Non-invasive tension time index in relation to severity of disease in children with cystic fibrosis.Pediatr Pulmonol. 2008 Oct; 43(10):973-81.PP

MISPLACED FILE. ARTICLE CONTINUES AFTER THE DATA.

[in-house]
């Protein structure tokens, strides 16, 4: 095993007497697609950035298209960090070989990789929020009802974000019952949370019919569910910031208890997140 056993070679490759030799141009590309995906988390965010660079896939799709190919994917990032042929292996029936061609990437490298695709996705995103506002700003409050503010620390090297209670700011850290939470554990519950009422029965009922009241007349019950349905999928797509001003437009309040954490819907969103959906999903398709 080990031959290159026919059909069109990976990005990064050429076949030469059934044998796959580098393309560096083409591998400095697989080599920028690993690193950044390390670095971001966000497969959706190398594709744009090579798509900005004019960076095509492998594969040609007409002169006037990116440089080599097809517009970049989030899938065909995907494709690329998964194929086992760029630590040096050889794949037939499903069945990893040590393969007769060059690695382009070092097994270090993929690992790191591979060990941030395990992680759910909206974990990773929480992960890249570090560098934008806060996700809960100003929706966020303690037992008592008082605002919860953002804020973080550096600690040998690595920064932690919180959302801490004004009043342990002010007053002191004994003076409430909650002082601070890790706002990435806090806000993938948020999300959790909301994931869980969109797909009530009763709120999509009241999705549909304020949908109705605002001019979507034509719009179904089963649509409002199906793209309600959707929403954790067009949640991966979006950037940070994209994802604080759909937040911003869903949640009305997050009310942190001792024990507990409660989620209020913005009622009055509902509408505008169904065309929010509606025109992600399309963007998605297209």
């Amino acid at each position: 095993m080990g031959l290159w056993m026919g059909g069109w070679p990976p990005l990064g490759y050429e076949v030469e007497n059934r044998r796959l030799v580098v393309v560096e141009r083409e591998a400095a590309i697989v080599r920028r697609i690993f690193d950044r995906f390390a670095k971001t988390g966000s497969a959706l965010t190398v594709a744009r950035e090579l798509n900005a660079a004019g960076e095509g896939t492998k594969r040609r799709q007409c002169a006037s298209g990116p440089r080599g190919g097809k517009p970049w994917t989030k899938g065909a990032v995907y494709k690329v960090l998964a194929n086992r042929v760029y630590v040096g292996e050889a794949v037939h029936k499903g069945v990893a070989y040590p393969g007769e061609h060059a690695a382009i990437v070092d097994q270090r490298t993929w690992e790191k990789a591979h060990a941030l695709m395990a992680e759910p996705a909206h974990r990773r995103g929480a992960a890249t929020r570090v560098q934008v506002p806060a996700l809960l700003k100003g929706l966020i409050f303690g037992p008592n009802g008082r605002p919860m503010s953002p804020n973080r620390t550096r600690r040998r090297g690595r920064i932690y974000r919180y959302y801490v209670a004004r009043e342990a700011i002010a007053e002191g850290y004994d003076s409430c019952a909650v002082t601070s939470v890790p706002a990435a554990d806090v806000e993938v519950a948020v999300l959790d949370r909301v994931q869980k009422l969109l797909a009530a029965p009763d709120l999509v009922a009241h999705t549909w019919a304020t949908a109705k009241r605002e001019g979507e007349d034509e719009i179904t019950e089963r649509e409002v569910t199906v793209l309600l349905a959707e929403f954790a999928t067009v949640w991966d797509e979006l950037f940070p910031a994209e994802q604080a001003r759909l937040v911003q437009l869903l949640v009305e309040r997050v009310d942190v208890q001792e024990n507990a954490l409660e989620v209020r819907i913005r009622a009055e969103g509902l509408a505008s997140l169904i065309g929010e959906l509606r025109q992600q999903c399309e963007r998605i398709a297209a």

The non-invasive tension-time index of the inspiratory muscles at rest (TTMUS) can be used for assessing respiratory muscle function in children with cystic fibrosis (CF). This study aimed to investigate how TTMUS becomes altered with increasing pulmonary impairment, and which factors determine TTMUS changes in CF. We assessed TTMUS in 47 patients with stable CF ranging in age from 9 to 26 years and in 47 controls of same age and gender. Pulmonary impairment was assessed by the pulmonary function score (PFS) according to Cropp (PFS 0-2 = no, 3-7 = mild, 8-12 = moderate, and 13-18 = severe dysfunction). Median TTMUS was significantly higher in the entire CF-group than in controls ((0.112 (0.079-0.174) vs. 0.07 (0.052-0.094), P < 0.001)). It was nearly identical in CF-patients without (0.079 (0.056-0.114)) and mild (0.080 (0.059-0.128)) pulmonary dysfunction. It was non-significantly higher in subjects with moderate (0.118 (0.103-0.173)) and grossly elevated in individuals with severe (0.232 (0.211-0.31), P < 0.001)) respiratory impairment when compared to the other PFS-groups. TTMUS was significantly related to percent predicted airway resistance (Raw%pred) (r = 0.60, P < 0.001), percent predicted Forced Expiratory Volume in 1 sec (r = -0.49, P < 0.001), percent predicted Vital Capacity (-0.57, P < 0.001), Functional Residual Capacity in percent Total Lung Capacity (r = 0.42, P = 0.003), and transcutaneous oxygen saturation (r = -0.49, P < 0.001). By contrast, Raw%pred was the only variable that had a significant effect on TTMUS (P = 0.01), when a multivariate logistic regression was applied, using the median of the entire CF-cohort to dichotomise TTMUS. These findings suggest that subjects with stable CF and severe pulmonary dysfunction are prone to respiratory muscle fatigue, and that airway obstruction is an important factor contributing to the increase of TTMUS in CF. Regular determination of TTMUS may be clinically useful during course of disease, and may aid the decision to institute therapies like respiratory muscle training or non-invasive intermittent ventilation.